Cognitive behavioural therapy is a form of short-range therapy that is practised by the counsellors in psychology. Cognitive behavioural therapy (CBT) is rooted in the basic principle that an individual’s cognition plays an important role in the development and maintenance of the emotional and behavioural response to the situations in life. This theory plays a noteworthy role in showing how negative thoughts can influence our emotions and behaviour. The term “Cognitive-behavioural” imitates how both cognitive and behavioural approaches are required to understand and help people. It is a type of talking therapy that can be used to treat people with an extensive series of metal health problems.
Dr. Aaron Beck observed that his various clients had ‘automatic thoughts’- “emotion-filled thoughts that might pop up in mind”. There is a number of thoughts that the client is unaware of and the thoughts tend to influence his mood and behaviour. However, by practise, the client can become aware of the rational and irrational thought and upon identifying the basic difference between the negative and positive thoughts can become able to learn to how to overcome the negative thoughts. “CBT is a based on the theory that is, that it is not about the events that upset us but is about the meanings that we give to them” (Essays in Psychology, 2019; Mcleod, 2019; Prendes, 2019).
(Ekam child development centre, 2019)
There were two forms of Cognitive Behavioural Therapy – Rational Emotive Behavioural Therapy (REBT) given by Albert Ellis in 1950s and Cognitive therapy given by Aaron T. Beck in 1960s.
He believed that people are forcefully stick on the irrational ways of thinking, therefore, the implication of emotive techniques can immensely influence their irrational thinking to change (Mcleod, 2019).
Given by Albert Ellis in 1957. The first three steps give an analysis to the process that how the person might have developed irrational thoughts and it can then be recorded.
This step helps to record the objective situation that lead to some type of emotional outbreak or negative thoughts.
This stage lets the client write down the negative thought that occurred because of the event.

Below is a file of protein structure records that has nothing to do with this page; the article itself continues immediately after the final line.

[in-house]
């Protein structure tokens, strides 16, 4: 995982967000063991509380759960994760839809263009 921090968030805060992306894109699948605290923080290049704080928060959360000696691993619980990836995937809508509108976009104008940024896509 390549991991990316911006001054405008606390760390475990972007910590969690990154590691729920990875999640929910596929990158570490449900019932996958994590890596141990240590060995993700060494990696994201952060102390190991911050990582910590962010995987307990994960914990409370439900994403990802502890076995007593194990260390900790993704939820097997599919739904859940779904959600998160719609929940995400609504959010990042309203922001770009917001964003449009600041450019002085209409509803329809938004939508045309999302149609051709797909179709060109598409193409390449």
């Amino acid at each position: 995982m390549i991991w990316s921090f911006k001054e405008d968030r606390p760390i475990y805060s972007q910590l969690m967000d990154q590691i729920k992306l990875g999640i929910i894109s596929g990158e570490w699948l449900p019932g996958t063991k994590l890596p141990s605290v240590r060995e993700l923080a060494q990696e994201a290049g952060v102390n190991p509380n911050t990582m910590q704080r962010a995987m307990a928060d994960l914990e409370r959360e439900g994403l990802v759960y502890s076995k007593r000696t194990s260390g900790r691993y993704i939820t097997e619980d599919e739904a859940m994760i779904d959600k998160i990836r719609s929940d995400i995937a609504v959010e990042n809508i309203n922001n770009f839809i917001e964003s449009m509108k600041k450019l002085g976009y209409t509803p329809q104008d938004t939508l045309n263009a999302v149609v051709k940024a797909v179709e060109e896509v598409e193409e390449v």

This stage is to ensure the negative feelings and dysfunctional behaviour. As the negative feelings of the second stage were seen to work as a bridge between the situation and distressing feelings. This stage is hence explained by relating emotions or negative thoughts that were caused by stage A. This may include anger, sorrow or anxiety, etc.
According to Ellis, the negative emotions or the behavioural consequences (C) are not the resultants of stage A but rather, how the client interprets those events based on his irrational belief system which helps him to reach to the stage C.
For Example: -
(Lumen Learning-Introduction to psychology, 2019)
Dr. Ellis later modified the technique and added three more steps i.e. Disputing (D); New Effect (E) and Further Action (F). Once the client becomes efficient to overcome A, B and C then he can move forward and tests his ‘Beliefs’ through ‘Disputing’. Then, they can also choose to how they to prefer what they feel or mold their behaviour which accounts for the New Effect and finally accordingly he could plan how to develop Further Action in order avoid a relapse (Mcleod, 2019).
e.g.: - Thinking that you are worthless because you could not make it go to an open-air concert.
e.g.: - You feel responsible for loosing a dance competition when even though you are just one of the members of the team.
e.g.: - If you scrape a bit of your paintwork and assume yourself as an awful driver.
e.g.: - If you get praised of your work but you still assume yourself as the minor.
e.g.: - When you get low marks once and thinks yourself as the most idiotic person on this earth.
e.g.: - The teacher got disheartened because of my lesser grades (Mcleod, 2019).
Differences between REBT and Cognitive Therapy: -
Strengths of Cognitive Behavioural Therapy: -
Limitations of the Cognitive Behavioural Model: -
Anon, (2019). Cognitive Distortion. [online] Available at https://www.academia.edu/266193/Cognitive_Science_of_LAW_An_Introduction_ppt-pdf_1.5M_text_in_Korean_ [Accessed 17 Jul. 2019].
Ekam child development centre. (2019). Cognitive Behavior Therapy | Cognitive-behavioral therapy is a psycho-social intervention that aims to improve mental health. CBT focuses on challenging and changing unhelpful cognitive distortions and behaviors, improving emotional regulation, and the development of personal coping strategies that target solving current problems. Originally, it was designed to treat depression, but its use has been expanded to include treatment of a number of mental health conditions, including anxiety. | Ekam child development centre. [online] Available at https://ekamchilddevelopmentcentre.advertroindia.co.in/viewproduct.php?id=28387 [Accessed 17 Jul. 2019].
Lumen Learning-Introduction to psychology. (2019). Cognitive Behavioural Therapy. [online] Available at https://courses.lumenlearning.com/wmopen-psychology/chapter/cognitive-therapy/ [Accessed 17 Jul. 2019].
Mcleod, S. (2019). Cognitive Behavioral Therapy | CBT | Simply Psychology. [online] Simplypsychology.org. Available at: https://www.simplypsychology.org/cognitive-therapy.html [Accessed 17 Jul. 2019].
Prendes, A. (2019). Cognitive Behavioural Therapy. [online] Sagepub.com. Available at: https://www.sagepub.com/sites/default/files/upm-binaries/40689_2.pdf [Accessed 17 Jul. 2019].
UKEssays.com. (2019). Cognitive Behavioral Theory. [online] Available at https://www.ukessays.com/essays/psychology/the-cognitive-behavioral-theory-psychology-essay.php#cite [Accessed 17 Jul. 2019].
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